Shares of beleaguered retailer J.C. Penney (OTC:JCPN.Q) soared by more than 25% the day after the company reported better-than-expected earnings. It's clear from the results that J.C. Penney, while still far from profitable, is in no immediate danger of running out of cash, and both sales and the gross margin appear to have finally bottomed out.

While J.C. Penney performed better than I expected during the holiday season, those euphorically buying the stock need to keep their expectations tied to reality. Even under the best-case scenario, shares of J.C. Penney are not attractive.

The good news
Same-store sales increased by 2% year over year in the fourth quarter, a number announced earlier this month. This is the first time that J.C. Penney has managed to grow same-store sales since the second quarter of 2011, marking an important reversal, and the company had guided for mid-single-digit same-store sales growth in 2014.

The gross margin in the fourth quarter improved by 460 basis points year over year, rising to 28.4%; that's well below historical levels but a big improvement compared to the fourth quarter of 2012. J.C. Penney expects the gross margin to "improve significantly" in 2014 compared to 2013, but exact numbers were not given. Selling, general, and administrative costs declined during the quarter, falling by 17% year over year, as the company has taken steps to rein in spending. J.C. Penney expects SG&A expenses for 2014 to be similar to 2013.

J.C. Penney will spend just $250 million in capital expenditures in 2014, down from nearly $1 billion in 2013. This, combined with the higher gross margin and lower operating expenses, has given J.C. Penney investors reason to believe that the company is well on its way to profitability.

A few problems
J.C. Penney is a different company than it was a few years ago. Revenue in 2013 was just 60% of peak revenue in 2007, and the company's $5.5 billion in debt has greatly increased the annual interest payments. While the thought of J.C. Penney returning to $1 billion in annual net profit is nice, it's not realistic.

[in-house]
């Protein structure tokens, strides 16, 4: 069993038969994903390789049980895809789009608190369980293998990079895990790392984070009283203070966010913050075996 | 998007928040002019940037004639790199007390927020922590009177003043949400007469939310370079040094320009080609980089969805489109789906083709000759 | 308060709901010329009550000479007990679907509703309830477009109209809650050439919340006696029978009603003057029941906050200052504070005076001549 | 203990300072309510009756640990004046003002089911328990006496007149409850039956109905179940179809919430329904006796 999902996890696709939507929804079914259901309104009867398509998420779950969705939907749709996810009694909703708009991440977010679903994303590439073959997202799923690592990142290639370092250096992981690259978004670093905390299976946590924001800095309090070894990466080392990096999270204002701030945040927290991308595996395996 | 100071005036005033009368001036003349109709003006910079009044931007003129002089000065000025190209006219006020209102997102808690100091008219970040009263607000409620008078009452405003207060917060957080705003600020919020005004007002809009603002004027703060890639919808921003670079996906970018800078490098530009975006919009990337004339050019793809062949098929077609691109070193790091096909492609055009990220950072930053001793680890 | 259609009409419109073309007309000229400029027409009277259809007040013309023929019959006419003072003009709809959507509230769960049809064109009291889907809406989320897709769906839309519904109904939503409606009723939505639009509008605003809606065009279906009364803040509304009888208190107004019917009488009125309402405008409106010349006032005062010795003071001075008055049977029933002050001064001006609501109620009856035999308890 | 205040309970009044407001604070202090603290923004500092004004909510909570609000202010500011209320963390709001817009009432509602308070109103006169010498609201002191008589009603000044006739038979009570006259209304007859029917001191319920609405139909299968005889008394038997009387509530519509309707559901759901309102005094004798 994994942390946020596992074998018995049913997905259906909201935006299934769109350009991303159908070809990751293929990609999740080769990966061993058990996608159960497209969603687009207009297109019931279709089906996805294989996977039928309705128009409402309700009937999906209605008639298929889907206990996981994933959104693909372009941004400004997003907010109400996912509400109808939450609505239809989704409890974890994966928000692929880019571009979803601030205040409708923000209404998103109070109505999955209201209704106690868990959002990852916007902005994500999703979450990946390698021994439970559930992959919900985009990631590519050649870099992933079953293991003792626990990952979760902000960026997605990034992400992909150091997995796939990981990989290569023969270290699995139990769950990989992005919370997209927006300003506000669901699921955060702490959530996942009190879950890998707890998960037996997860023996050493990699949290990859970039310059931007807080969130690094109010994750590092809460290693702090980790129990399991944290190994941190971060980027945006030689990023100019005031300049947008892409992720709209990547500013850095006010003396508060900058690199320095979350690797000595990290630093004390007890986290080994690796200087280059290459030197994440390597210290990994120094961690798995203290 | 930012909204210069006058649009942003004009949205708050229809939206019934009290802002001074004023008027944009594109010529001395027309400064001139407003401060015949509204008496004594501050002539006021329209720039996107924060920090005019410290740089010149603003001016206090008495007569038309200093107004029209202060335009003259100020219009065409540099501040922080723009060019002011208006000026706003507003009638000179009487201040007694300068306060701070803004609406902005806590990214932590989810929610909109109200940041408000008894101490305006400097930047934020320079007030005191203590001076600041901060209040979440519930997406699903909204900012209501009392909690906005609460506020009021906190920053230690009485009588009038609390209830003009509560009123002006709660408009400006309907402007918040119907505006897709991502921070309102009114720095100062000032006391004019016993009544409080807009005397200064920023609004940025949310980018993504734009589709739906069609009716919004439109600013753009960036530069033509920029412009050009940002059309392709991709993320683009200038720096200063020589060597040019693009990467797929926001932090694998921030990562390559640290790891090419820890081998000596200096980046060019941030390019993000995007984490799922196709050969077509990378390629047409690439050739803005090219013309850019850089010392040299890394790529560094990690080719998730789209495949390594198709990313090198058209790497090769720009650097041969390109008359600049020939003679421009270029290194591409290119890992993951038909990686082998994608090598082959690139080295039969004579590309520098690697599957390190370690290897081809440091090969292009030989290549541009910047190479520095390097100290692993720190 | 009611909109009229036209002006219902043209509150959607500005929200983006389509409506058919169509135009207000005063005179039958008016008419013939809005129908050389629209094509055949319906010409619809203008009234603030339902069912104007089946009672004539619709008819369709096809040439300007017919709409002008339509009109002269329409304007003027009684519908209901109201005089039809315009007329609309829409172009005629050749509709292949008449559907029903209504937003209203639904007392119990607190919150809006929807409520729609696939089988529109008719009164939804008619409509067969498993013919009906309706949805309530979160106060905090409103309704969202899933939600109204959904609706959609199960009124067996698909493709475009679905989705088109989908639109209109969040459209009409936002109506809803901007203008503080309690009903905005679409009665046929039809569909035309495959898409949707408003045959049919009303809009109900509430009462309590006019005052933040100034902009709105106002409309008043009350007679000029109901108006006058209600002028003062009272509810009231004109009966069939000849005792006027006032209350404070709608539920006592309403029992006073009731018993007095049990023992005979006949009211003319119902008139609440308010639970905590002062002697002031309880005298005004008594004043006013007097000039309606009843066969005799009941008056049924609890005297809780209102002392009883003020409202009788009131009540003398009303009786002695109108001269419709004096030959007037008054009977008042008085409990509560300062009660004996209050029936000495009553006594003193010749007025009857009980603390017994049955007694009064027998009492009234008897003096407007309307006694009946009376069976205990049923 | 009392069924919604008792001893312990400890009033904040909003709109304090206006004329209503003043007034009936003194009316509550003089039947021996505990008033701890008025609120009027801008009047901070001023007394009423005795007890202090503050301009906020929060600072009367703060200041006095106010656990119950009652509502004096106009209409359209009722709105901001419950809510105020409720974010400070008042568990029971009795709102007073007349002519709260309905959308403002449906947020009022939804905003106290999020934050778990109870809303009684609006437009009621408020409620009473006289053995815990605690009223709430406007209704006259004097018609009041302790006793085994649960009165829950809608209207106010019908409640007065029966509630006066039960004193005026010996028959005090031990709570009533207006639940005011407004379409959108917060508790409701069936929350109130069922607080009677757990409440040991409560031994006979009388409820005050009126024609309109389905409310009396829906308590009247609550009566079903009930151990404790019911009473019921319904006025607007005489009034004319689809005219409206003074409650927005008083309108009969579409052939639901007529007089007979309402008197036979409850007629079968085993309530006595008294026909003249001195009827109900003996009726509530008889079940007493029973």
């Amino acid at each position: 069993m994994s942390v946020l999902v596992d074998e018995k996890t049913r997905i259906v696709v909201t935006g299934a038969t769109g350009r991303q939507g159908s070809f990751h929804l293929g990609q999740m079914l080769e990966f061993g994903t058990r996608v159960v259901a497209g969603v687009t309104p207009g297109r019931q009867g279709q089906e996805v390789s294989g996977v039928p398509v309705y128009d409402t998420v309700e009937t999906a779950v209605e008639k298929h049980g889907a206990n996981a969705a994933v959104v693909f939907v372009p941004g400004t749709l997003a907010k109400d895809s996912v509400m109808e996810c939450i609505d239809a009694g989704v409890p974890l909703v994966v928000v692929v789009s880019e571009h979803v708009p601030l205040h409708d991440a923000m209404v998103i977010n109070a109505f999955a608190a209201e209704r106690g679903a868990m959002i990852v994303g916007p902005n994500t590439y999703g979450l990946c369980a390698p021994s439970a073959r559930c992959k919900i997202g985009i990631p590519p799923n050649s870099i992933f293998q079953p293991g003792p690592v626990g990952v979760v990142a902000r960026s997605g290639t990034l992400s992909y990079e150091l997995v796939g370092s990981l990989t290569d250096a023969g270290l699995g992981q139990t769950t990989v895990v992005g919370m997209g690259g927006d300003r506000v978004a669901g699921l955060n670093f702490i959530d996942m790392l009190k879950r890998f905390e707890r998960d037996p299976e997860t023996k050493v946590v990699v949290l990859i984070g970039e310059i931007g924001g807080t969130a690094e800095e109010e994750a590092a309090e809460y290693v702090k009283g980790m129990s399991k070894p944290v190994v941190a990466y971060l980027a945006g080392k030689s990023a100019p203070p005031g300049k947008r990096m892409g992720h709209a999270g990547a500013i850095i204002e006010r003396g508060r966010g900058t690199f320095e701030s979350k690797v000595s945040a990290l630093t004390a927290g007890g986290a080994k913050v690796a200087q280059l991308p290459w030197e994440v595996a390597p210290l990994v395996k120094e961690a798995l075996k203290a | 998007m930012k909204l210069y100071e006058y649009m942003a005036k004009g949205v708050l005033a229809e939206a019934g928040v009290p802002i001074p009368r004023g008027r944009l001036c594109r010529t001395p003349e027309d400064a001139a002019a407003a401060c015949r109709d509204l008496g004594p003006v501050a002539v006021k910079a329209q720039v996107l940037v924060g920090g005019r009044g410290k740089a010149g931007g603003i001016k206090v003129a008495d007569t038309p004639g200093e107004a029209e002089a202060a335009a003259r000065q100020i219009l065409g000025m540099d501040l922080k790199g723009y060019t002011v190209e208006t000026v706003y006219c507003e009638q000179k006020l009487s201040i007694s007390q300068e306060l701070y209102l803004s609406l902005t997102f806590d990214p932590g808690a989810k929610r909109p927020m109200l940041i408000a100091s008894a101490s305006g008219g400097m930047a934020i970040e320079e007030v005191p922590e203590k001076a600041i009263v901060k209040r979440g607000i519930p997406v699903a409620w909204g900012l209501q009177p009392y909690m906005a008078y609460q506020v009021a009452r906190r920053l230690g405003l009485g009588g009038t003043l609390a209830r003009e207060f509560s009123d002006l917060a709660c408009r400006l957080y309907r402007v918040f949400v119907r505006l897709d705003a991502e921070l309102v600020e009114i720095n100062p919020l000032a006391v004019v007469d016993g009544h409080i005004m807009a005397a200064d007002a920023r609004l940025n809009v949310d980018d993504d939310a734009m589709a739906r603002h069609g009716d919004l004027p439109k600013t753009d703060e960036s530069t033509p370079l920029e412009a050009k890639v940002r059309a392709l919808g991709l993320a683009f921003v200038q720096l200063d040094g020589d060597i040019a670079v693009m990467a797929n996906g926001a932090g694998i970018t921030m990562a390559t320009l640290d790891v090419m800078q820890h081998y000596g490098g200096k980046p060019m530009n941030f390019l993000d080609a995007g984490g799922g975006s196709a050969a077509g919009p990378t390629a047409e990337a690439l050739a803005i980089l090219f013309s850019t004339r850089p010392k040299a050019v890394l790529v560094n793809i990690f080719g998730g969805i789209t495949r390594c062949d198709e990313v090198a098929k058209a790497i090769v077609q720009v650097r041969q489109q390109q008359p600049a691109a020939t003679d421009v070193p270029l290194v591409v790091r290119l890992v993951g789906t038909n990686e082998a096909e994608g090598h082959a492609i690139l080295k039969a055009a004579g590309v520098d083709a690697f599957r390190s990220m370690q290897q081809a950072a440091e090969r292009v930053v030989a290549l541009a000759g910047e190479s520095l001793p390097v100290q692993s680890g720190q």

Below is a chart of J.C. Penney's adjusted free cash flow for 2014 as a function of both the gross margin and revenue growth. I calculated the adjusted free cash flow by taking the gross profit and subtracting SG&A expenses, interest payments, and capital expenditures. This ignores non-cash items like restructuring charges, and it ignores temporary changes in working capital. This should give a reasonable picture of the real profitability that J.C. Penney can achieve in 2014. I've assumed that SG&A expenses will fall to $4 billion with $400 million in annual interest payments and $250 million in capital expenditures.

The green area is where the free cash flow turns positive. The light red area is where J.C. Penney loses less than $1 billion, and the dark red area is where J.C. Penney loses more then $1 billion. If the company grows revenue at 5%, the gross margin needs to rise to about 37.5% in order to break even for the year. That's less than 2 percentage points lower than the peak of 2007, and that kind of improvement is unlikely to happen in a single year.

J.C. Penney will almost certainly lose money in 2014, although the loss could be as small as a few hundred million dollars if the gross margin rises into the mid-30s. With $1.5 billion in cash, it seems like J.C. Penney has at least a few years to grow the gross margin back to peak levels. At a 39% gross margin and 5% sales growth, the adjusted free cash flow would be about $200 million before taxes, making the current market capitalization seem reasonable.

But there's a big problem with this story. Capital expenditures, which J.C. Penney expects to be $250 million in 2014, are not sustainable in the long term at that level. CFO Ken Hannah, responding to a question during the company's conference call, stated:

I would say since we spent almost $1 billion in capex last year, one would argue that we have not underspent in our store environment, so I think we can live on a diet for a little while. Does not have to be to 250, it could be 350 or 500, but [tailor] to the opportunities we have as merchandise well with the customer.

Capital expenditures are going to rise over the next few years, and they should eventually approach depreciation, which sits at around $600 million today. This completely wipes out any profits, even under the best-case scenario, and it leaves J.C. Penney in a difficult situation. Even if the company gets the gross margin up to 39% this year, growing sales by 5%-7%, the free cash flow essentially goes to zero or less once capex goes back to sustainable levels. From there, the gross margin can't go much higher, so the only path to profits is revenue growth.

The bottom line
It will be next to impossible for J.C. Penney to do better than breakeven over the next few years, as high interest payments and drastically lower revenue work against the company. The low capex level in 2014 is deceptive, and that number will necessarily rise over the next few years. Can J.C. Penney eventually return to serious profitability? Sure, but the company needs to get revenue closer to peak levels in order to do it. And with growth in the mid-single digits, that's going to take a long time.

This article represents the opinion of the writer, who may disagree with the “official” recommendation position of a Motley Fool premium advisory service. We’re motley! Questioning an investing thesis -- even one of our own -- helps us all think critically about investing and make decisions that help us become smarter, happier, and richer.